Inchcape Shipping Services (Dubai) LLC
B-409465,B-409465.2: May 12, 2014
Inchcape Shipping Services (Dubai) LLC, of Dubai, United Arab Emirates, protests the award of a contract to MLS-Multinational Logistic Services Ltd., of Sliema, Malta, by the Department of the Navy, Naval Supply Systems Command, under request for proposals (RFP) No. N68171-13-R-0004 for maritime husbanding support. Inchcape asserts that the award is improper because MLS made a key personnel change following the close of discussions. Inchcape also asserts that the award violates the prohibition against contracting with inverted domestic corporations.
We deny the protest.
DOCUMENT FOR PUBLIC RELEASE
The decision issued on the date below was subject to a GAO Protective Order. This redacted version has been approved for public release.
Matter of: Inchcape Shipping Services (Dubai) LLC
File: B-409465; B-409465.2
Date: May 12, 2014
1. Protest is denied where even if awardee’s notice to agency that while one key personnel went on leave another would perform his duties constituted unequal discussions, protester was not prejudiced because notice did not affect price or relative standing of offerors.
2. Protest alleging awardee is inverted domestic corporation and therefore award violated restriction in Federal Acquisition Regulation § 9.108-2 against award to such corporations is denied where contracting officer knew agency previously investigated matter in response to prior allegations by protester and determined awardee not to be inverted domestic corporation.
Inchcape Shipping Services (Dubai) LLC, of Dubai, United Arab Emirates, protests the award of a contract to MLS‑Multinational Logistic Services Ltd., of Sliema, Malta, by the Department of the Navy, Naval Supply Systems Command, under request for proposals (RFP) No. N68171-13-R-0004 for maritime husbanding support. Inchcape asserts that the award is improper because MLS made a key personnel change following the close of discussions. Inchcape also asserts that the award violates the prohibition against contracting with inverted domestic corporations.
We deny the protest.
The solicitation, which was issued on May 23, 2013, contemplated the award of a fixed-price, indefinite-delivery/indefinite-quantity contract with a one-year base period and four one-year option periods. RFP at 1-4, 89. The solicitation called for maritime husbanding support services for all commercial and military ports in the United States Central Command Fifth Fleet area of responsibility. Id. at 8. The work was to include, among other things, trash removal services; brow, crane and forklift services; ship movement services; water ferry/taxi services; fresh potable water services; ship utility services; and land transportation services. Id. at 15-35.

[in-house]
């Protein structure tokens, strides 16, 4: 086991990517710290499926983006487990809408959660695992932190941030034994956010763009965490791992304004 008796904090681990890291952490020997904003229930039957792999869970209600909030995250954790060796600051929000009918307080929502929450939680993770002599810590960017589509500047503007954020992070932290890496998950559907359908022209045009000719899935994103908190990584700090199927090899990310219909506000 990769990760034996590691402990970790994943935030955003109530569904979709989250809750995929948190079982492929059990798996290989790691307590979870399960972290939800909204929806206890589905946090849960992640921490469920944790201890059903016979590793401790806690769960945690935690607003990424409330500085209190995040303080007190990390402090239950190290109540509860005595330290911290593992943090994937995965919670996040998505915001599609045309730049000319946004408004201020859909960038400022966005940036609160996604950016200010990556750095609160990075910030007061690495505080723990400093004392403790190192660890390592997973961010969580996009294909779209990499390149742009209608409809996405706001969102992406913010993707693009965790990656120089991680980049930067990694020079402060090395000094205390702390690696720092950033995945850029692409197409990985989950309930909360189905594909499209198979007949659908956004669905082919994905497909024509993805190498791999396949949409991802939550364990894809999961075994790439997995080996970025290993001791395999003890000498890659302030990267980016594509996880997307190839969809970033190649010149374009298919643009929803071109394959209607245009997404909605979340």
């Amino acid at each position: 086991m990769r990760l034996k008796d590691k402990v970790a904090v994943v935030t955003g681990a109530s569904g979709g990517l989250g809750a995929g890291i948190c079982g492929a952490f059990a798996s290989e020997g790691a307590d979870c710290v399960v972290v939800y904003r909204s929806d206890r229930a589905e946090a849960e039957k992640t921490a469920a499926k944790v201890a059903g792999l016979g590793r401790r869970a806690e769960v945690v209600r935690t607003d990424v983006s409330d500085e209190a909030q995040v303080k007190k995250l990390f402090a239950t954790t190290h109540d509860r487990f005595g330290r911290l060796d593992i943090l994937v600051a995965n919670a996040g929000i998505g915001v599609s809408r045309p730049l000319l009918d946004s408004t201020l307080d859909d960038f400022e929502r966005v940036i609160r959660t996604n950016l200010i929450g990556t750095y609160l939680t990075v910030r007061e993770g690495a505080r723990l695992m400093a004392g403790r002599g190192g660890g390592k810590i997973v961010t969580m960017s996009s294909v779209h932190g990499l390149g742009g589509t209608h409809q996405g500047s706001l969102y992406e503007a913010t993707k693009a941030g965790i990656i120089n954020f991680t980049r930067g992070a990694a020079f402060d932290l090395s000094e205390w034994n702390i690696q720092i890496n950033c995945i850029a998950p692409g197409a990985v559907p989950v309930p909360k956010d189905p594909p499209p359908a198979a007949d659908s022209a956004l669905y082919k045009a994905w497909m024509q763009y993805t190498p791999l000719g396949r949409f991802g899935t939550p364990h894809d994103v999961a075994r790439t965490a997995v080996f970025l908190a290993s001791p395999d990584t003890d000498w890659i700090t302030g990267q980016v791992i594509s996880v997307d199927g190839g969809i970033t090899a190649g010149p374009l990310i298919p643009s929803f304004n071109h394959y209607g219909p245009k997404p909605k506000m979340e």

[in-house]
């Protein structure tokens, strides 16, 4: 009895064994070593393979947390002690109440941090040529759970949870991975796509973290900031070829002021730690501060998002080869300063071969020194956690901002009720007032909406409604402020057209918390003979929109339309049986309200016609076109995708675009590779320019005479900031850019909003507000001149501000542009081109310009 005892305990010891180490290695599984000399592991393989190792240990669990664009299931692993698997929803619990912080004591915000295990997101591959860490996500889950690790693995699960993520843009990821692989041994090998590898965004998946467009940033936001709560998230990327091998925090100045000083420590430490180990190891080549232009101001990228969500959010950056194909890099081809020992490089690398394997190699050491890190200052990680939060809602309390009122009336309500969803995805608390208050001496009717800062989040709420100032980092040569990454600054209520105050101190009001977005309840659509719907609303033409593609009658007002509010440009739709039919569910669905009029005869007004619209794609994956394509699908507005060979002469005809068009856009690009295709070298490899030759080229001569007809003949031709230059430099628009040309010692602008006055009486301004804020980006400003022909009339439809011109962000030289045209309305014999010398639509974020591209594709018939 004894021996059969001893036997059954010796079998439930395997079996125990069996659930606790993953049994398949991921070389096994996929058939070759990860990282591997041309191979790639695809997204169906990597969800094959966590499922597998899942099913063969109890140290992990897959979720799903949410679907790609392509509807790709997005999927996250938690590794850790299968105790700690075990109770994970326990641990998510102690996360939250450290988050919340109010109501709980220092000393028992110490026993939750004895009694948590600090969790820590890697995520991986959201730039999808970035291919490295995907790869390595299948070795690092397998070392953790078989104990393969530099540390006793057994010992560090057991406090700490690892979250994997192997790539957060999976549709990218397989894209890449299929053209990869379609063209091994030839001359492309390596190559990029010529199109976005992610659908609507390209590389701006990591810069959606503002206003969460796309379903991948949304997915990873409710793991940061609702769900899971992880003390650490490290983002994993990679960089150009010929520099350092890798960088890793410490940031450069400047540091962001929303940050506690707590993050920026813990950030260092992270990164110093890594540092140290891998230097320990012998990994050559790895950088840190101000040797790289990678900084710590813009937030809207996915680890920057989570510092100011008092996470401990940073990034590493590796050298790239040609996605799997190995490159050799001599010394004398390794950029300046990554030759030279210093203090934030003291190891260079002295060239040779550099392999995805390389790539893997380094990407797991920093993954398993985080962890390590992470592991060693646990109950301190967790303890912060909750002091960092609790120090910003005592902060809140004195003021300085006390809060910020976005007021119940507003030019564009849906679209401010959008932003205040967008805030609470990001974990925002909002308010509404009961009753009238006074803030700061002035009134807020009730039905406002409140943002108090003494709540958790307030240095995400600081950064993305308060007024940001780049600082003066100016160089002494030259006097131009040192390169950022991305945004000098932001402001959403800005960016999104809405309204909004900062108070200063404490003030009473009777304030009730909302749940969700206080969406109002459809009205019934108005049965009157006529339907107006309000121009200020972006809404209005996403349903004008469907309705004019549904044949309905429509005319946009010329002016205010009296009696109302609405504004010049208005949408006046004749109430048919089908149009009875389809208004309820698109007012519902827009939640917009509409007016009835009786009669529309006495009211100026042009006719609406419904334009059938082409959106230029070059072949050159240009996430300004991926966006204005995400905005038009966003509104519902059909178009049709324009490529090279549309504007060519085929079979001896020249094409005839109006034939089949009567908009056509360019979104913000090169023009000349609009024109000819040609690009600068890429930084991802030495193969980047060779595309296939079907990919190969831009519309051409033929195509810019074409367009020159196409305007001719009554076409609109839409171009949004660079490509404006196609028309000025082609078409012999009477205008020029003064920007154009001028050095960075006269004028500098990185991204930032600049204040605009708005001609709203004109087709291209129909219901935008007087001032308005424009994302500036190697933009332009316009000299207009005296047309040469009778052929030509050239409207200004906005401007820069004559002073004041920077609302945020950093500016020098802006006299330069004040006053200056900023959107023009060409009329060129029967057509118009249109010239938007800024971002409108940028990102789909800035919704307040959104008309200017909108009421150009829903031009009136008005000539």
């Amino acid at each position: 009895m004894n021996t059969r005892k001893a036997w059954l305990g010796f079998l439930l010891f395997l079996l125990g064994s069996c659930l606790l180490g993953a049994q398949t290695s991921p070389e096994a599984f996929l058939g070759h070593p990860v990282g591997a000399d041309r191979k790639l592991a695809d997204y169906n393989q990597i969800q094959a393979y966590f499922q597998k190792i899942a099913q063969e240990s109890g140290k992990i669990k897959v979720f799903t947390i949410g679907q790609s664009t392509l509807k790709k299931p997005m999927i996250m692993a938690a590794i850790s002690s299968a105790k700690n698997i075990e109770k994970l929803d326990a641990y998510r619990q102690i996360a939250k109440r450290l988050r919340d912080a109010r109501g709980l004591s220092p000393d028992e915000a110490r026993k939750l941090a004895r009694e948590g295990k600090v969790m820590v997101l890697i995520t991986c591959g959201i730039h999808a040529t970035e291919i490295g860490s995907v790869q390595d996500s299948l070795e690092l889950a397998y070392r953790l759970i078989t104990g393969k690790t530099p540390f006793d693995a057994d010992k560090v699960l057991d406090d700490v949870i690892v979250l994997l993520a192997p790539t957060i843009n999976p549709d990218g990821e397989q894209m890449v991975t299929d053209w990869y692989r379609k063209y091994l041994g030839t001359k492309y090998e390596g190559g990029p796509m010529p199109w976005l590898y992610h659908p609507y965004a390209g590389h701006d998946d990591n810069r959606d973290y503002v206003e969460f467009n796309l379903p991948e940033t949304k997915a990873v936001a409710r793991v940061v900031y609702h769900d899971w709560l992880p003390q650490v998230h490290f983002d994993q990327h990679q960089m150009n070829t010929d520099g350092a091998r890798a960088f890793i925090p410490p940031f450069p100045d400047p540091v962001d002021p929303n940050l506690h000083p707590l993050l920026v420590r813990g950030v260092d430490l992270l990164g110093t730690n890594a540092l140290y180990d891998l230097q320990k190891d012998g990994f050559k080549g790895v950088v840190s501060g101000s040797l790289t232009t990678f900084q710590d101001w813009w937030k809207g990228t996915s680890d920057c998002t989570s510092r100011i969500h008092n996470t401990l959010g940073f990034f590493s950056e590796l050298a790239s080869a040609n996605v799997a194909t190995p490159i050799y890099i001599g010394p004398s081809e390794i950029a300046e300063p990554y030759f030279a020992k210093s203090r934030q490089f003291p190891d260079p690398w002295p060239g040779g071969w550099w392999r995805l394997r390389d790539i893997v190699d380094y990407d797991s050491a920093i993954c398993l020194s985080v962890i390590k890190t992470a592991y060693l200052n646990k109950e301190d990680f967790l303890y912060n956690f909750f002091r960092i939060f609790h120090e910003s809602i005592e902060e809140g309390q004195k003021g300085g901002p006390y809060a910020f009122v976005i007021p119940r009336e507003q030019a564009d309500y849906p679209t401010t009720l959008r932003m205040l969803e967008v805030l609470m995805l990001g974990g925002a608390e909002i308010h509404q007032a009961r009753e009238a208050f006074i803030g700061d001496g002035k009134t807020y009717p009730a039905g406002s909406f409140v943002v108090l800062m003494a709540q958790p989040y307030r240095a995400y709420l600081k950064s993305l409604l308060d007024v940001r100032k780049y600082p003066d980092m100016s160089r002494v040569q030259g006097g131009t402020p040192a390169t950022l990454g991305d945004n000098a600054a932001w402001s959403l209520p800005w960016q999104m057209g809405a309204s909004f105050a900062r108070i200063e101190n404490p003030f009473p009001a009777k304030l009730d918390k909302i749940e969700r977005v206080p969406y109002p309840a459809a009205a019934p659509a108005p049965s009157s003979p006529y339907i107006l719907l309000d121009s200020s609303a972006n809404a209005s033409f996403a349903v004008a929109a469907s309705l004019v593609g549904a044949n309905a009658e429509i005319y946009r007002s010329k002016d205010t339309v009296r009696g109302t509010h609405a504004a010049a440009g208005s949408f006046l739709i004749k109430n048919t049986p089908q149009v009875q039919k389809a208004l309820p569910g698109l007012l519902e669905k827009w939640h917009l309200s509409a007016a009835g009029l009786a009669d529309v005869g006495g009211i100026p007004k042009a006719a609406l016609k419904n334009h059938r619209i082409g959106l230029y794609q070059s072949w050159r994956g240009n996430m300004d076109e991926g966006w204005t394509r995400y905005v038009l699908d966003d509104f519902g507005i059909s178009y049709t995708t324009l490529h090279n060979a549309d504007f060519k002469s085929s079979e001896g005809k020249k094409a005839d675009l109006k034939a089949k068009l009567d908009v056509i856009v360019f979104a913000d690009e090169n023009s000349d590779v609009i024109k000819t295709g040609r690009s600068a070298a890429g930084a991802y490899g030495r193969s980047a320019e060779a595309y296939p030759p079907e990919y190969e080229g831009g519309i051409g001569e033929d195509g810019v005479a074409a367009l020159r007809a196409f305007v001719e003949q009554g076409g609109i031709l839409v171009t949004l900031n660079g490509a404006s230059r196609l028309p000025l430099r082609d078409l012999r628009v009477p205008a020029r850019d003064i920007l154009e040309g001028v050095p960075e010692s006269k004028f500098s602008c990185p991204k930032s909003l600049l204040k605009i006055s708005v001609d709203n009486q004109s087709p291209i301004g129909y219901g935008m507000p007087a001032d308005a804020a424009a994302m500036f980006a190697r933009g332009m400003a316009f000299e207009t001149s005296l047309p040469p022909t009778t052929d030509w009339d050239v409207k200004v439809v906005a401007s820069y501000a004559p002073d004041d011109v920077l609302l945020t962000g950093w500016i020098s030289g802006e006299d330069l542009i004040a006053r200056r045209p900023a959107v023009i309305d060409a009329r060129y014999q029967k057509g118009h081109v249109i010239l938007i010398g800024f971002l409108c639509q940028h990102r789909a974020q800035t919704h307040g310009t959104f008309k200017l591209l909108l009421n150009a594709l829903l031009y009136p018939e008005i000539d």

Award was to be made based on the lowest-priced, technically acceptable proposal. RFP at 97. Acceptability was to be evaluated considering two factors: technical approach and past performance. Id. With regard to the technical approach factor, the solicitation stated:
In order to be considered Acceptable, Offerors must address each of the bulleted items [listed in the solicitation’s instructions to offerors section] in sufficient detail so that the Government can reasonably determine that the Offeror possesses the requisite ability to perform the contract.
Id. (emphasis in original). Two of the items listed in the solicitation’s instructions to offerors section are relevant to this protest. The first is: “A description of your proposed organizational structure identifying key personnel and explaining why these positions are considered to be key.” Id. at 91. The second is: “Explain why the organizational structure adopted, is advantageous to the U.S. Government.” Id., amend. No. 0006, at 91.
As also relevant to this protest, the solicitation required that proposals include a representation that the offering firm is not an inverted domestic corporation. RFP at 90. The solicitation provided that the agency would consider this submission when evaluating an offeror’s responsibility. RFP at 95.
The agency received a number of proposals by the solicitation’s July 25 closing date, including proposals from Inchcape and MLS. Contracting Officer’s Statement ¶¶ 9-10.